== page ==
Once home, I started my summer AI reading list, which included the well-regarded 2014 book Superintelligence by Swedish philosopher Nick Bostrom—founder of the Future of Humanity Institute at Oxford—and the 2023 book Coming Wave by AI entrepreneur Mustafa Suleyman—co-founder of the prominent AI lab DeepMind.
When possible, I prefer to read multiple books, articles, and reports simultaneously that address a similar topic from different perspectives. In this case, Bostrom approached AI from an analytical philosophy, ethics, and humanity angle, while Suleyman offered current knowledge of AI’s core technological infusion and other recent advances.
Because Bostrom’s book was written prior to the AI frenzy that was stirred up by the release of ChatGPT and the like, it was interesting that he anticipated the emergence of generative AI (tools that respond to user prompts with humanlike responses generated entirely by AI) and postulated an “intelligence explosion” shortly after “the point at which an AI can improve itself again and again, recursively making itself better in ever faster and more effective ways.”
Suleyman began his book with a keen observation on the infusion of technology in human history, recognizing a striking commonality in the technologies making up the coming wave of AI and synthetic biology (which enables us to sequence, modify, and now print DNA). Suleyman wrote, “Once matured, these emerging technologies will spread rapidly, becoming cheaper, more accessible, and widely diffused throughout society. They will offer extraordinary new medical advances and clean energy breakthroughs, creating not just new businesses but new industries and quality of life improvements in almost every imaginable area.”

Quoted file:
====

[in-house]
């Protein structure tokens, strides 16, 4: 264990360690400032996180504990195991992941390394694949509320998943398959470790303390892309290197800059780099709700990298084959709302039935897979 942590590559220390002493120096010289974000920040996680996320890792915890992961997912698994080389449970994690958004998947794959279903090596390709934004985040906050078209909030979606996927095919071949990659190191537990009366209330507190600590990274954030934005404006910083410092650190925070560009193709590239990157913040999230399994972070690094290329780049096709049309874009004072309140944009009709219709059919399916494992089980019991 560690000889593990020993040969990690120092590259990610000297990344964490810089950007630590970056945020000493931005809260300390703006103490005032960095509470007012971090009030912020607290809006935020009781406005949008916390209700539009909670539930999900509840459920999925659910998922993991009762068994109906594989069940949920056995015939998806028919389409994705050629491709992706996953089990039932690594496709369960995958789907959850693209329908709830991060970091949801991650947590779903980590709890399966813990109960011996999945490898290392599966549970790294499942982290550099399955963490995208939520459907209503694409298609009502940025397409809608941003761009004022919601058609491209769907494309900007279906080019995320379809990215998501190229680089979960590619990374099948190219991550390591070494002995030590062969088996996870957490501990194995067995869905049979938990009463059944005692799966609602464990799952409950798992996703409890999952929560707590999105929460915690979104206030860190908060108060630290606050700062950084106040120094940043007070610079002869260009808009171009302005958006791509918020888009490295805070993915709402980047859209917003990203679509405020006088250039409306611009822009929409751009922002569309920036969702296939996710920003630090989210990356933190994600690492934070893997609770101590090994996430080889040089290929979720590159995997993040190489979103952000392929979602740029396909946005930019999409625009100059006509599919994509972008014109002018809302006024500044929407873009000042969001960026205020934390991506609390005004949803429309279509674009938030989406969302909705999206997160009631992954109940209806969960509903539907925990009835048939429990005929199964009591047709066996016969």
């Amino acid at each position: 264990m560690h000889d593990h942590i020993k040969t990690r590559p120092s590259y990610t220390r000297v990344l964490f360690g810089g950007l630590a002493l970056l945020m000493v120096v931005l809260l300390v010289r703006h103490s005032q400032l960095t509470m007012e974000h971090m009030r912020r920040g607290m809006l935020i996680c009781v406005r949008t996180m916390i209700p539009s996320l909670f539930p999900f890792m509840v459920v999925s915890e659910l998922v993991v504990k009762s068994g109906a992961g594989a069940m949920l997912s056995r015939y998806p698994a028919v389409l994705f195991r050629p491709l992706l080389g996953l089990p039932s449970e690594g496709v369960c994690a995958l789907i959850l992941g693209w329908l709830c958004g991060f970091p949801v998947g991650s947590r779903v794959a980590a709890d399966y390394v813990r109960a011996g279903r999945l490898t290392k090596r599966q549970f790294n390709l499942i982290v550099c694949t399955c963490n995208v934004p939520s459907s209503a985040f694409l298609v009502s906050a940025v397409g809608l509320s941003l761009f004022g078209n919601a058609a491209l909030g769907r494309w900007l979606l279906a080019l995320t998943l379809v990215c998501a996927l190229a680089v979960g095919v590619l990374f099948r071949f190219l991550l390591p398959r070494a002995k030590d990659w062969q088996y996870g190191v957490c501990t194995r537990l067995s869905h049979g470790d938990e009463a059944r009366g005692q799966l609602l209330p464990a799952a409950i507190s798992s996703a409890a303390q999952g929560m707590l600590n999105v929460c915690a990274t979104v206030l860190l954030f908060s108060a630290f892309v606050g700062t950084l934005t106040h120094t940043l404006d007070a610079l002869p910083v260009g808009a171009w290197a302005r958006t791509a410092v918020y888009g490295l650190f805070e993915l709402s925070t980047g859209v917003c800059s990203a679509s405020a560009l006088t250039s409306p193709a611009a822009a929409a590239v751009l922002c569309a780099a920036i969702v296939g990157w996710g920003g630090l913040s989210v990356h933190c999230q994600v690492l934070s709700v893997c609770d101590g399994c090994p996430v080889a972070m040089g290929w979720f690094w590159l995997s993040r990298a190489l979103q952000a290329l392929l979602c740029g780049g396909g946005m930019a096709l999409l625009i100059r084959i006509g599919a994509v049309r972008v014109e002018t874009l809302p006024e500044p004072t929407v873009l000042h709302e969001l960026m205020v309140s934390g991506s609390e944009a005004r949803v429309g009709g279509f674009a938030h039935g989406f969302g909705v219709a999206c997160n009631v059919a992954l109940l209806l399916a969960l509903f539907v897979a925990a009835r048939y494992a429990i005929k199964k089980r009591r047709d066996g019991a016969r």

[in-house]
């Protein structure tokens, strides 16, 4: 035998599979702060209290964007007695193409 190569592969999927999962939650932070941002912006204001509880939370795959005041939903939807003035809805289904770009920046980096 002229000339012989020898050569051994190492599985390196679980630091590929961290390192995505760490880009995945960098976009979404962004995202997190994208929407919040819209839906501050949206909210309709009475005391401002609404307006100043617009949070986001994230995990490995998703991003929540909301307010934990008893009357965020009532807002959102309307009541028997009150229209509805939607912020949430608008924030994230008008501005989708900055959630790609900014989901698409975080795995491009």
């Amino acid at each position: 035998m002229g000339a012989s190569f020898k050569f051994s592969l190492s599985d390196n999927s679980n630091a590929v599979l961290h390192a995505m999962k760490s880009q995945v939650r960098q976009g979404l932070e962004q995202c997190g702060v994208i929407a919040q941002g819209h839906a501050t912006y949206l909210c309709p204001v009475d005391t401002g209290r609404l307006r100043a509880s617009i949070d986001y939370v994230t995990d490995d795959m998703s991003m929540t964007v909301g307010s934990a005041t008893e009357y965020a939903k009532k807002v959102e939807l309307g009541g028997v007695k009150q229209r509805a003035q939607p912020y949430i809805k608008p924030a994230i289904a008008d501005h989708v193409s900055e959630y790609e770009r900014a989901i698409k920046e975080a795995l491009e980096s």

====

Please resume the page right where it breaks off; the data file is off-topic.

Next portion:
Bostrom warned of a rapid and uncontrollable increase in AI capabilities, as well as the risk of value misalignment—“break-away AIs” to pursue goals that are at odds with human values or to choose any means necessary without considering human well-being. Suleyman similarly warned, “This wave [AI and synthetic biology] creates an immense challenge that will define the twenty-first century: our future both depends on these technologies and is imperiled by them.”
In my view, Suleyman’s “Can’t live with them, can’t live without them” sentiment captures the dilemma and challenges for the future of humanity. It highlights the importance for us to truly comprehend the risks of these technologies, so we can take thoughtful steps to contain and mitigate them. I am also convinced that we need to have a deeper understanding of why this new wave of technological innovation might be different from what we have experienced in history—as many have now claimed. This is important as “optimism bias” or “pessimism aversion” (aka head-in-the-sand) is a common trap, making a more analytical approach to evaluate risk paramount.
Just How Smart Will AI Be—Think Quantum Computing